Lonmin Earnings Drilled By Protracted Strike

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The protracted industrial action at Lonmin’s (LSE:LMI) mines in South Africa compounded by low prices of PGM metals and inflation have found their way to the income statement of the world’s number three producer of platinum.

Lonmin’s underground production at its main operations in Marikana,  plunged 81 percent to only about 500,000 tonnes during the January to March 2014 period, during which period Lonmin’s workers commenced protected strike actions.

The strike, which started on 23 January by members belonging to the Association of Mineworkers and Construction Union or AMCU, of which 70 percent of Lonmin’s miners belong, is now on its 16th week, and is joined by other members of the AMCU from the two biggest platinum producers, Impala Platinum Holdings and Anglo Platinum.

“The length of the strike has put an industry that is already struggling with the combined pressures of low PGM prices and high cost inflation under enormous pressure and challenges the viability of some of the marginal operating shafts in the industry,” Lonmin stated.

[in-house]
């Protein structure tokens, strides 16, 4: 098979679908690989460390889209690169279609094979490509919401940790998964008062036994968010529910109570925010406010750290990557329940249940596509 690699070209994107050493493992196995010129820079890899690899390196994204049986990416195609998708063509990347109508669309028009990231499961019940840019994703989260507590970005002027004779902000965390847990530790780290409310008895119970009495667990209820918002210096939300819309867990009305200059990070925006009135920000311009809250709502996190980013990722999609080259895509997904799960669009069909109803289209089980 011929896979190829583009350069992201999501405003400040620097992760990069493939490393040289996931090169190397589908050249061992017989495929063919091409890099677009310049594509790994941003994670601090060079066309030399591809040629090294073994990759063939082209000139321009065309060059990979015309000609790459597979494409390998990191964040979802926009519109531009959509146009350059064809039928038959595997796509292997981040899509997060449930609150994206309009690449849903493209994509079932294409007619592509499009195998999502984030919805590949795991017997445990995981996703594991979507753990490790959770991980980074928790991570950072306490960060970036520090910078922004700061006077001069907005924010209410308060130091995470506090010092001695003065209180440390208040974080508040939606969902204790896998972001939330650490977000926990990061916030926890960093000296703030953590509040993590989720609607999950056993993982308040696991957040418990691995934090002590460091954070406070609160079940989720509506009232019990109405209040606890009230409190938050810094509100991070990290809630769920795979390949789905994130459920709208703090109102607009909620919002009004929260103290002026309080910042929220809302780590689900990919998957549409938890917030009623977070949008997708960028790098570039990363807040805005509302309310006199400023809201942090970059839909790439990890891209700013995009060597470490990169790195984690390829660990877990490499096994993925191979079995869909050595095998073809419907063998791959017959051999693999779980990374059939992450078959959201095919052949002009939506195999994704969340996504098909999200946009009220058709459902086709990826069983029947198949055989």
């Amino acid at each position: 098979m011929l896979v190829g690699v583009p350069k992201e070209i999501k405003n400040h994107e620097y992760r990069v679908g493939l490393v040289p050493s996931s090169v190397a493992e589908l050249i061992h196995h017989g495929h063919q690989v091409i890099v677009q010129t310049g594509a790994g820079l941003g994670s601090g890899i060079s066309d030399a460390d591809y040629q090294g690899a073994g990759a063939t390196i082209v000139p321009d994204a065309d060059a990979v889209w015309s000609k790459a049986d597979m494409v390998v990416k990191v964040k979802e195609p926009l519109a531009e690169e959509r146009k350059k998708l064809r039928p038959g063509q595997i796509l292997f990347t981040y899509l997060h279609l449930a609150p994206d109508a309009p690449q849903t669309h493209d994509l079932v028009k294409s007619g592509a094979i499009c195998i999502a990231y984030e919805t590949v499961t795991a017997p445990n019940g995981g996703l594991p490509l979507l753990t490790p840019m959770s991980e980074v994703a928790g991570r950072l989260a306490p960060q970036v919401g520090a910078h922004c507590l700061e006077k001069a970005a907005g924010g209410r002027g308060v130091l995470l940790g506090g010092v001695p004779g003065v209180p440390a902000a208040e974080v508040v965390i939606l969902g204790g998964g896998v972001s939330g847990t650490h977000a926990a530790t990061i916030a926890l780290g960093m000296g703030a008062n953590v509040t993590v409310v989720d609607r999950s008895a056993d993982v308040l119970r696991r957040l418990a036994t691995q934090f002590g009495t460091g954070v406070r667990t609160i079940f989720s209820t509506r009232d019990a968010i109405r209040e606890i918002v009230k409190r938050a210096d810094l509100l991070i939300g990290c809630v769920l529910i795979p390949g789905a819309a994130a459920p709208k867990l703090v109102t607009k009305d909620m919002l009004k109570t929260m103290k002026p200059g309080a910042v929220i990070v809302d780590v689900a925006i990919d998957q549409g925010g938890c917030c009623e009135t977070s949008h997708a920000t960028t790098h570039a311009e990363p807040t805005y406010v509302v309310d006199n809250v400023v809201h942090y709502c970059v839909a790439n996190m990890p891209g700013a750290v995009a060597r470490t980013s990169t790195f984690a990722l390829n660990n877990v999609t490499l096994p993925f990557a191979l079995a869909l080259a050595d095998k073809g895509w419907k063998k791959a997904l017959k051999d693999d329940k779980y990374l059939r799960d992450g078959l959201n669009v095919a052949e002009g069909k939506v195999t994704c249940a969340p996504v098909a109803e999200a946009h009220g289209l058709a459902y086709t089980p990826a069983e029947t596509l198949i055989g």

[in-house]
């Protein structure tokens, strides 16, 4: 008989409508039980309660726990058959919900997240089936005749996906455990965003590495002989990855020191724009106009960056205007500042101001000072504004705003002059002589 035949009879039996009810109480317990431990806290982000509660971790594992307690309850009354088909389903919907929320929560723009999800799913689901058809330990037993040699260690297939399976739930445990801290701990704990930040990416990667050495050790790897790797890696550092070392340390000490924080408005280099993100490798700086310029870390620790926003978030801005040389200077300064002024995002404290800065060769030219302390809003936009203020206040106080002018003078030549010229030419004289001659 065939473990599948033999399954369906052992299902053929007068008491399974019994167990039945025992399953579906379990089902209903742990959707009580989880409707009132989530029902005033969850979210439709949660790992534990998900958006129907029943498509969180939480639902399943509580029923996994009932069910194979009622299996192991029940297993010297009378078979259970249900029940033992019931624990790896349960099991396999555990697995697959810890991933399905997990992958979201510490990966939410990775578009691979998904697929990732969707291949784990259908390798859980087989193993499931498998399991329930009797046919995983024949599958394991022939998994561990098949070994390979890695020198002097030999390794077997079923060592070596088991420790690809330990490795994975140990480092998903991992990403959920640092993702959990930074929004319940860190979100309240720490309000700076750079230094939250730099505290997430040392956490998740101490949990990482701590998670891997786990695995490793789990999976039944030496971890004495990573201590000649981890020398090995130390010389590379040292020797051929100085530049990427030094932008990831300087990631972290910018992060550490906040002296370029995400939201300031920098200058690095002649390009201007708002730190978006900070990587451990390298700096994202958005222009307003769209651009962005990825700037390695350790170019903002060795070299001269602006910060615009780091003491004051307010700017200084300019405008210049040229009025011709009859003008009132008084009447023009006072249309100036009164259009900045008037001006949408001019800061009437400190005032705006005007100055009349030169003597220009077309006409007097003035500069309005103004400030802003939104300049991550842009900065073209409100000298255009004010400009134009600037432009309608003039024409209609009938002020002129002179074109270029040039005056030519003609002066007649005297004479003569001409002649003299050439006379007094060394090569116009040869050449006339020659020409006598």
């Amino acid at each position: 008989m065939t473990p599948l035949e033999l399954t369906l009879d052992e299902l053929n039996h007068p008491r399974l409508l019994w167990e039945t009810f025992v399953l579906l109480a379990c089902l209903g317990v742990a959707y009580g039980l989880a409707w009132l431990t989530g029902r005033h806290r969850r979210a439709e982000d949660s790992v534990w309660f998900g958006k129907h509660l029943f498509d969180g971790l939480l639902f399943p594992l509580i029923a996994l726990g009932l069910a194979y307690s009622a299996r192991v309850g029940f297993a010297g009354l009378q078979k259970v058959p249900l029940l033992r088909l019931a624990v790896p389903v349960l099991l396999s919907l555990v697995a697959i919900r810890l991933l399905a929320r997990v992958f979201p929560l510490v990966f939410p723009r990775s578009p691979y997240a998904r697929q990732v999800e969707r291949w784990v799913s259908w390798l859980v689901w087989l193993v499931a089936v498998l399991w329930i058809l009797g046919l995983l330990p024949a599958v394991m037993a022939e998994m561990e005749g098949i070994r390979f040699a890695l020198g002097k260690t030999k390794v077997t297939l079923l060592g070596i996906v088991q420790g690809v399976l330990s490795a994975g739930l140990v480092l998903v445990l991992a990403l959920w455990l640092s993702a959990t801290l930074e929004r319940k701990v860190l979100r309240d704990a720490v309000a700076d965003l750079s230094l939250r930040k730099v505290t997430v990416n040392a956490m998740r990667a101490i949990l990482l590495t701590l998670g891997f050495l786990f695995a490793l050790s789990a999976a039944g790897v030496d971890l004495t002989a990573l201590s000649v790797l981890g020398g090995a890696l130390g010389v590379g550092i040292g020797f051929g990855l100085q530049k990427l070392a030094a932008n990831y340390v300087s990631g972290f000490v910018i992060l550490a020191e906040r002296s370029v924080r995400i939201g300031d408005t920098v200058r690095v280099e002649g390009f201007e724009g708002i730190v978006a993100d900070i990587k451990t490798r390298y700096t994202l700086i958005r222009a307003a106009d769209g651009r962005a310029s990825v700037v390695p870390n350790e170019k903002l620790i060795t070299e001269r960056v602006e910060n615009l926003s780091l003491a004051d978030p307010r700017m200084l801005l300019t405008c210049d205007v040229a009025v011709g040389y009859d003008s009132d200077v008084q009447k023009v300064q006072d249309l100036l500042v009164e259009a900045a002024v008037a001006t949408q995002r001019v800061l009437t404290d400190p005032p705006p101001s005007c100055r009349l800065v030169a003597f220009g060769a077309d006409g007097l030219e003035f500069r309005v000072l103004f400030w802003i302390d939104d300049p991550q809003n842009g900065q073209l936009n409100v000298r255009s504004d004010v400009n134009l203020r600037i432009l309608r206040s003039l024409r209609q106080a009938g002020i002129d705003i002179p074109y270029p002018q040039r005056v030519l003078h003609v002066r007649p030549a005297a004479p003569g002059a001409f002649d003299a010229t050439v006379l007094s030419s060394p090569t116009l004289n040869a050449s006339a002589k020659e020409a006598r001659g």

In the six months to 31 March 2014, Lonmin said in a statement, total production was reduced by 43 percent to only about 3.2 million tonnes.

“Production losses directly associated with industrial action are around 2.6 million tonnes, equivalent to 160,475 ounces of saleable Platinum ounces, of which 155,720 ounces were directly related to the strike,” the half-year report revealed.

As a result, operating loss for the first six months of Lonmin’s fiscal year was at US$131 million, compared to a profit of US$90 million for the comparative period last year. Loss before tax was reported at US$278 million, down from the US$54 million profit in 2013.

At the heart of the issue is AMCU’s demand of 12,500 South African Rand basic monthly salary, which according to the management of Lonmin and the other platinum producers are unacceptable.

“This remains completely unaffordable and would have disastrous consequences for our business, people, communities and country if we were to agree to it as it will result in shaft closures and job losses,” The Chief Executive Review stated.

Lonmin alternative proposal was rejected by the AMCU management and the company said it is trying to negotiate individually to its workers.

A similar illegal strike on the same issue on wages also happened in August 2012, which lasted for seven weeks and resulted in a pretax loss of nearly US$700 million for Lonmin.

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